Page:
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Biden makes closing pitch to TV viewers — without Trump’s interruptions

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After a cacophonous debacle in the first presidential debate, American voters were given a chance on Thursday to watch, without interruption, the candidates vying for high office.

Presidential candidates hold separate town halls, allowing viewers to judge them in isolation

In this combination image of two photos showing both U.S. President Donald Trump, left, and former vice-president Joe Biden during the first presidential debate on Sept. 29.(Patrick Semansky/The Associated Press) 

After a cacophonous debacle in the first presidential debate, American voters were given a chance on Thursday to watch, without interruption, the candidates vying for high office.

Joe Biden and Donald Trump each had their own prime-time slot in town hall events on competing television networks.

The bizarre scene was triggered by an unusual turn of events, featuring a dispute over the debate format precipitated by Trump’s COVID-19 diagnosis.

It gave the frontrunner, Biden, a chance to speak at unimpeded length in a way he simply couldn’t in the first, insult-heavy, idea-light showdown with Trump.

And, with just three weeks to go before the Nov. 3 election, it may have delivered a late-campaign blow to a central Trump message about the frailty of Biden’s mental faculties.

The Democratic nominee was pressed on controversial topics like whether he would stop fossil-fuel fracking, or start expanding the Supreme Court.

Biden’s answers: No and maybe.

Biden responds to question on restoring civility in U.S. politics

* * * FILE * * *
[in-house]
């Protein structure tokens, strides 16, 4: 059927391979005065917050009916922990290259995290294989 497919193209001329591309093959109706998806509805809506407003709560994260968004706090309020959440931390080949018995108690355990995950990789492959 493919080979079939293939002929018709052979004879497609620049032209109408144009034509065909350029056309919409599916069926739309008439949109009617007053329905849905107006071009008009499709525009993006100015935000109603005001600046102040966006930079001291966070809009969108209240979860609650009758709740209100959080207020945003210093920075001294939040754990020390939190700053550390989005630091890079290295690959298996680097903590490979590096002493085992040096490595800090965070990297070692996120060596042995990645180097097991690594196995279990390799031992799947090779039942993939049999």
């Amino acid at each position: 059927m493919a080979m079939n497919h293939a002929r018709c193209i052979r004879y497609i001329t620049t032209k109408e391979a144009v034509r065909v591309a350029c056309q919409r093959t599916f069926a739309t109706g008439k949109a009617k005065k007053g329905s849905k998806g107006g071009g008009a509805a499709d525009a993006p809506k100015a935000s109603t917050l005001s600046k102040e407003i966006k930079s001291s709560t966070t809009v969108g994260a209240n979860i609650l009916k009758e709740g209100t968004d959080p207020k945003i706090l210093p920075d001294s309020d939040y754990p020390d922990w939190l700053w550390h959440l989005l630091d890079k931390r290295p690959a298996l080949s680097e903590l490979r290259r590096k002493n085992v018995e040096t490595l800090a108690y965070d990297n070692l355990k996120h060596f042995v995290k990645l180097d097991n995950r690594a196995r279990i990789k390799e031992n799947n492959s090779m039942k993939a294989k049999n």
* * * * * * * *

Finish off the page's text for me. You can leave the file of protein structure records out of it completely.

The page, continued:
Democratic presidential candidate says he will reach across the political aisle to work with Republicans if he wins the election. 

He said he favours a shift to clean energy, but at a manageable pace, with hundreds of billions in incentives for green-infrastructure projects.

Biden said some progressive proposals to eliminate carbon emissions in power generation by 2030 are not possible: “You can’t get there,” he said. “You’re going to need to be able to transition.”

On the Supreme Court, the former vice-president hinted that he’s been dangling the possibility of packing the bench with new justices as a leverage play.

With the campaign winding down, Biden has a strong lead in national polls. Critical swing-state polls are a bit tighter.(CBC News) 

He said he was withholding his answer until Republicans decide whether to nominate Amy Coney Barrett to the seat left vacant by the death of Ruth Bader Ginsburg, and guaranteed a clearer policy before election day.

Biden noted that other options exist for altering the balance of the Supreme Court. (They include term limits, or rotating judges between courts).

He said he’s skeptical of simply adding new judges, as it would provoke continual battles over the court size.